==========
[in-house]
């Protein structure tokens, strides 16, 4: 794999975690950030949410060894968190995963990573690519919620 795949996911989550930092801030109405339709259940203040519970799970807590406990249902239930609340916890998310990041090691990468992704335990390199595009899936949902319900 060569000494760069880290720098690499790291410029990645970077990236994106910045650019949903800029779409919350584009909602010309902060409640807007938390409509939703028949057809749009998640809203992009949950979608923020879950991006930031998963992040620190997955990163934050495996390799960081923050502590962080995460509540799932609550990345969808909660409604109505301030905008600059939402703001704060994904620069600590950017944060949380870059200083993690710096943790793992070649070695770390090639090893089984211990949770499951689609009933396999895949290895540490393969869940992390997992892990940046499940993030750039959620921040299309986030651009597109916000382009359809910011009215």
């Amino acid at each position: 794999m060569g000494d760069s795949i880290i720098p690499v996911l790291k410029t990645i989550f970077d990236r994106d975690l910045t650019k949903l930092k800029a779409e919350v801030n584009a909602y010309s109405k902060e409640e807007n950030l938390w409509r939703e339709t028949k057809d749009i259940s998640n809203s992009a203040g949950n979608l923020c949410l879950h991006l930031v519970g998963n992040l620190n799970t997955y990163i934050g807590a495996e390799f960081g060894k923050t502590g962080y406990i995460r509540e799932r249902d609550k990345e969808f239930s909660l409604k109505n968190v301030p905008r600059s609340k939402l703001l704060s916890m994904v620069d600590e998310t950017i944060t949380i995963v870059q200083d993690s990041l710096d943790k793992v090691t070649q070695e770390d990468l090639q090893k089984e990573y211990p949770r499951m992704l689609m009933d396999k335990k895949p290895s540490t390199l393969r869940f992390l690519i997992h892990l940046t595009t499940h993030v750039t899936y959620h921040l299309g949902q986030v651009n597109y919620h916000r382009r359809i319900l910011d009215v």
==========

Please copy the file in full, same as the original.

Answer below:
[in-house]
């Protein structure tokens, strides 16, 4: 794999975690950030949410060894968190995963990573690519919620 795949996911989550930092801030109405339709259940203040519970799970807590406990249902239930609340916890998310990041090691990468992704335990390199595009899936949902319900 060569000494760069880290720098690499790291410029990645970077990236994106910045650019949903800029779409919350584009909602010309902060409640807007938390409509939703028949057809749009998640809203992009949950979608923020879950991006930031998963992040620190997955990163934050495996390799960081923050502590962080995460509540799932609550990345969808909660409604109505301030905008600059939402703001704060994904620069600590950017944060949380870059200083993690710096943790793992070649070695770390090639090893089984211990949770499951689609009933396999895949290895540490393969869940992390997992892990940046499940993030750039959620921040299309986030651009597109916000382009359809910011009215």
């Amino acid at each position: 794999m060569g000494d760069s795949i880290i720098p690499v996911l790291k410029t990645i989550f970077d990236r994106d975690l910045t650019k949903l930092k800029a779409e919350v801030n584009a909602y010309s109405k902060e409640e807007n950030l938390w409509r939703e339709t028949k057809d749009i259940s998640n809203s992009a203040g949950n979608l923020c949410l879950h991006l930031v519970g998963n992040l620190n799970t997955y990163i934050g807590a495996e390799f960081g060894k923050t502590g962080y406990i995460r509540e799932r249902d609550k990345e969808f239930s909660l409604k109505n968190v301030p905008r600059s609340k939402l703001l704060s916890m994904v620069d600590e998310t950017i944060t949380i995963v870059q200083d993690s990041l710096d943790k793992v090691t070649q070695e770390d990468l090639q090893k089984e990573y211990p949770r499951m992704l689609m009933d396999k335990k895949p290895s540490t390199l393969r869940f992390l690519i997992h892990l940046t595009t499940h993030v750039t899936y959620h921040l299309g949902q986030v651009n597109y919620h916000r382009r359809i319900l910011d009215v």